"Nepotism is kind of a factor of life," Trump, 33, told Forbes in a Tuesday interview. "We might be here because of nepotism, but we're not still here because of nepotism."
Eric Trump, one of the two adult Trump children running the president's sprawling worldwide business empire while he serves in office, freely offered up his take on nepotism.
"You know, if we didn't do a good job, if we weren't competent, believe me, we wouldn't be in this spot," he added.
In fact, Trump said, his father is the kind of person who would rather fire one of his children than put up with substandard work.
"He's a guy, no matter where it is, he expects people to perform," Trump concluded. "And if they're not performing, he kind of encourages them to go on their way. You know the one thing, Don [Trump Jr.], Ivanka and I never let him down really in any factor of life. And I think it's one of the reasons that we're as innately close as we are."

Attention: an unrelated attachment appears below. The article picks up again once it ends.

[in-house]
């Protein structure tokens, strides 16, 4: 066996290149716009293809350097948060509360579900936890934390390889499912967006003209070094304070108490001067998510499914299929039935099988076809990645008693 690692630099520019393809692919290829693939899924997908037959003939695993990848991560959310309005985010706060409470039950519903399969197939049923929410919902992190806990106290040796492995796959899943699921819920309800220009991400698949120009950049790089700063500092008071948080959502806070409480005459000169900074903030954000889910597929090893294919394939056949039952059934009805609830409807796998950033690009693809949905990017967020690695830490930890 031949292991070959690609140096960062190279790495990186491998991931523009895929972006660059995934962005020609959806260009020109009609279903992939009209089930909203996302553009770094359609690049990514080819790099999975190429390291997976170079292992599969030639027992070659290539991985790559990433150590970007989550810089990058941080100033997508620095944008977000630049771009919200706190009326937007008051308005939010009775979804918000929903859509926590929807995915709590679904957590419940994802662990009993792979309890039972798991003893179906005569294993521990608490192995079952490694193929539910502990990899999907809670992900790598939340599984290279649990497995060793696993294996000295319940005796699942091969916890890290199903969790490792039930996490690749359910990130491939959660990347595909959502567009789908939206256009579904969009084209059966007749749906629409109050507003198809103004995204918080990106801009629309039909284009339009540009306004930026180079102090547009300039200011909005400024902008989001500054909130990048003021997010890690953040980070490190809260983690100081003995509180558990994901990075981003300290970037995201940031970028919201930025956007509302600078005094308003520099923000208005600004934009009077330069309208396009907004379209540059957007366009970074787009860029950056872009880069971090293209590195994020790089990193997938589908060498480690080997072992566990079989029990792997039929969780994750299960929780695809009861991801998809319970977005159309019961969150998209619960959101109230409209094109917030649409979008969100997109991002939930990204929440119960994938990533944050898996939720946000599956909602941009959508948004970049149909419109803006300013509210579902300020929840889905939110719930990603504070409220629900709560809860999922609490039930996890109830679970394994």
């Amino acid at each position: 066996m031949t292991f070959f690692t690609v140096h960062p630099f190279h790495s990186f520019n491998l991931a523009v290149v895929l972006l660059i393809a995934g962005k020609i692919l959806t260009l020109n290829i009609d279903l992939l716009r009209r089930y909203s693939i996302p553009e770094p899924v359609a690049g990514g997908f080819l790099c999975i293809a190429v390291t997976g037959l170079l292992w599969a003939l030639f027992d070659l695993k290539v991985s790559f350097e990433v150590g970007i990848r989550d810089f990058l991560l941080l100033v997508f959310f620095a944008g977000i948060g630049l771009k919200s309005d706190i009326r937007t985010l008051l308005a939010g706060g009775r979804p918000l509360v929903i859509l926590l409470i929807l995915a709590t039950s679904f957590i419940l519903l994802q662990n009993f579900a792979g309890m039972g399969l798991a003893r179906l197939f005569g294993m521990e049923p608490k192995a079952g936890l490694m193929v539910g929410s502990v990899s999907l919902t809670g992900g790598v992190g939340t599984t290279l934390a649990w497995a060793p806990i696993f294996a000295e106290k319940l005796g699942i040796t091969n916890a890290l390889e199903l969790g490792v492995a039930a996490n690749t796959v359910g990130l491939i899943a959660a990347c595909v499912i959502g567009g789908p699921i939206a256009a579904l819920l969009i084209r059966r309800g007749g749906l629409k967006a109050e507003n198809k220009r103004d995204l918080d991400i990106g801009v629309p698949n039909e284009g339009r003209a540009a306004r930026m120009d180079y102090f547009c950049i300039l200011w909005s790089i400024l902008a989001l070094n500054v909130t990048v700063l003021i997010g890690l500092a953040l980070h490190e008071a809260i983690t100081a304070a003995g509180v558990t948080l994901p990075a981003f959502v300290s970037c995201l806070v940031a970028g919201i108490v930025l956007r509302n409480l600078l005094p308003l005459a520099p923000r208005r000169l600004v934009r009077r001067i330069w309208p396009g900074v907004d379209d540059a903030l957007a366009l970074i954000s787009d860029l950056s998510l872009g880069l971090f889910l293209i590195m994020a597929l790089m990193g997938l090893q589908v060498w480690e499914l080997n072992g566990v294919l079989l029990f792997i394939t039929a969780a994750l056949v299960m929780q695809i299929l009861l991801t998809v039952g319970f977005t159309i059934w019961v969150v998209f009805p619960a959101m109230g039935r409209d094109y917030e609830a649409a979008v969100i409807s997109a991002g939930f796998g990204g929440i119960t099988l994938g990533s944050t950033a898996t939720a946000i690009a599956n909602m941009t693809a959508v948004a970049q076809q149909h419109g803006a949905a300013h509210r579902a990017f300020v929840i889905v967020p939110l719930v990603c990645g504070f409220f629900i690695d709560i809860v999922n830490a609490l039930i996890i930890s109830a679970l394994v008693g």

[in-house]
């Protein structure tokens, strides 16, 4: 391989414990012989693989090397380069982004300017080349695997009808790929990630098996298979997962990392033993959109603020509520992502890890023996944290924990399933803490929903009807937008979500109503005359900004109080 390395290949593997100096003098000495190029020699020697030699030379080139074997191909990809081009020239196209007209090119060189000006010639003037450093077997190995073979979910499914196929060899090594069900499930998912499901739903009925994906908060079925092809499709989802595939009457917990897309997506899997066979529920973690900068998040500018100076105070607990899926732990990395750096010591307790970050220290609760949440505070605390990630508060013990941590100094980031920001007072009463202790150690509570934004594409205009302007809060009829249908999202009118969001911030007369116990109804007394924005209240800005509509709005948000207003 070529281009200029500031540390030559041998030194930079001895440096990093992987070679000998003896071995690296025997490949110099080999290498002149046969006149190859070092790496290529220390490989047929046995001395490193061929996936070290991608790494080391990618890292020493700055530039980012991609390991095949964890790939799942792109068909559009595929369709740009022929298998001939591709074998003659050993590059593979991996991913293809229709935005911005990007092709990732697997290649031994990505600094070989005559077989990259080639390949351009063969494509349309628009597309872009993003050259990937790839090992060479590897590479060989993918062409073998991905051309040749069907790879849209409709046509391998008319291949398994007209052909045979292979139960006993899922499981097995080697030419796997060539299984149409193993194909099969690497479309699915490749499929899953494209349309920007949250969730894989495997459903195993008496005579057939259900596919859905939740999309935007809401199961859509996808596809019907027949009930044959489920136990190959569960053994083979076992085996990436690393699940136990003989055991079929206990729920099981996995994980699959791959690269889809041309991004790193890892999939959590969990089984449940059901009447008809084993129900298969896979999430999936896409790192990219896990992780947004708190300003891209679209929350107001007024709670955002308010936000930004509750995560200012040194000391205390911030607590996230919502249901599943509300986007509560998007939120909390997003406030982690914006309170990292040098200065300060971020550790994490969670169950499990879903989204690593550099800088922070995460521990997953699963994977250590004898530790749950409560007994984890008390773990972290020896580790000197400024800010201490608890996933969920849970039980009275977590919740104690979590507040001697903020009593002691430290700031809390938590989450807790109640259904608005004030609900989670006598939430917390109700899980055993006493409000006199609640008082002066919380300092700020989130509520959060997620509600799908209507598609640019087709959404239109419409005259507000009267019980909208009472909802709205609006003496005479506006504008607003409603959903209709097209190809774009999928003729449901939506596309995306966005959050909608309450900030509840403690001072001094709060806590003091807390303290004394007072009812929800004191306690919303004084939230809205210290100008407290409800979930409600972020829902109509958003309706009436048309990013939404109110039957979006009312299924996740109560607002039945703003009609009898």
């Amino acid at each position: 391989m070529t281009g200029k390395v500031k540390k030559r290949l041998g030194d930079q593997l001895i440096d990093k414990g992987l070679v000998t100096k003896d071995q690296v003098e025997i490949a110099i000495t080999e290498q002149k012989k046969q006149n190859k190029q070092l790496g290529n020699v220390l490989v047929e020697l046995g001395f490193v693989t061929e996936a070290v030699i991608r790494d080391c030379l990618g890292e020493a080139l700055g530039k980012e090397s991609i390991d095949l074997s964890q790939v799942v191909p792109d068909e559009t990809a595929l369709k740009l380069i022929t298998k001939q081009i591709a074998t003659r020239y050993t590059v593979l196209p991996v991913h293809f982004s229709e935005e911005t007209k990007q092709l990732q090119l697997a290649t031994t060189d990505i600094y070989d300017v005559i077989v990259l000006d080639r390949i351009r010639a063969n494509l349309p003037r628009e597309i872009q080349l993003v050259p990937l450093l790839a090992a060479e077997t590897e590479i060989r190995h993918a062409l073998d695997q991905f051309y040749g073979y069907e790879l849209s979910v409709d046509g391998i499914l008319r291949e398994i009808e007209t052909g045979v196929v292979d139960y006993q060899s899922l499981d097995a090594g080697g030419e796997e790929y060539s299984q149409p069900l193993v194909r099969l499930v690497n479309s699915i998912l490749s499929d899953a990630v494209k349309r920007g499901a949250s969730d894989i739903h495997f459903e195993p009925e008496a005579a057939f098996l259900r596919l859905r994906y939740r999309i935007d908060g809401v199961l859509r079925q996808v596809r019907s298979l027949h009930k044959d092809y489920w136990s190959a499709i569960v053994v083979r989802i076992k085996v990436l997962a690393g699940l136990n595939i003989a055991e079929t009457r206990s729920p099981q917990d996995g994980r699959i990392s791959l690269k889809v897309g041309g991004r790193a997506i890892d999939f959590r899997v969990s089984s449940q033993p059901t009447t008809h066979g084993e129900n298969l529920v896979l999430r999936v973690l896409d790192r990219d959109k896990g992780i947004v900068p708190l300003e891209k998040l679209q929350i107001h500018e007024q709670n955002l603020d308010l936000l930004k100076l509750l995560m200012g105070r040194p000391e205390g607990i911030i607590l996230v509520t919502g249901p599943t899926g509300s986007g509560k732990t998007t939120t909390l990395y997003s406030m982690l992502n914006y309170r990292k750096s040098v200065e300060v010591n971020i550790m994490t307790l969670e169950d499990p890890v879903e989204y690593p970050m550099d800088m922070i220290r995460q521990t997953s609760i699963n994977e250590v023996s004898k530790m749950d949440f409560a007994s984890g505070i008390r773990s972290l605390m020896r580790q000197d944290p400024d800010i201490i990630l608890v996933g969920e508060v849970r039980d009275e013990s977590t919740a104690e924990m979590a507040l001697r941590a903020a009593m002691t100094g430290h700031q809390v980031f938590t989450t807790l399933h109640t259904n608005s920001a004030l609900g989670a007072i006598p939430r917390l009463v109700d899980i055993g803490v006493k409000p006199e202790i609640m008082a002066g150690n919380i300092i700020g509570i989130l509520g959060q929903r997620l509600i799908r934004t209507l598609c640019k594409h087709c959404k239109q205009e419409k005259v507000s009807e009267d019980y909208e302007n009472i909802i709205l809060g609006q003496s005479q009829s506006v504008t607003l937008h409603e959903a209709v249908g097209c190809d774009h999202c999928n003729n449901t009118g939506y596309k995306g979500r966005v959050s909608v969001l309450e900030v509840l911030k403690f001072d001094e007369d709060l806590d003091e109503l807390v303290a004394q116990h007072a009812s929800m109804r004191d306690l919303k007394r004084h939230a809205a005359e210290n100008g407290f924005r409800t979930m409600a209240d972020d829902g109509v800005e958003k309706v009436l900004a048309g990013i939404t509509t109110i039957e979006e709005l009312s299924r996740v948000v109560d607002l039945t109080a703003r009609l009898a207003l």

So, to summarize, the president's third-eldest is at least acknowledging he holds a position of inherited privilege, but also believes he's earned it. This is similar to how former New York Observer editor-in-chief Elizabeth Spiers described Trump's brother-in-law, Jared Kushner, saying Kushner believed his "position and net worth as the products of an essentially meritocratic process."
But decades of economic and social research have shown inherited advantages are crucial to understanding economic hierarchy in the U.S., while social mobility is at all-time lows. What's more, the Trump presidency seems poised to make inequality even worse across the country at the same time his family members and business associates seem poised to cash in — often at direct taxpayer expense.
But, according to Eric Trump, that's just the way it is.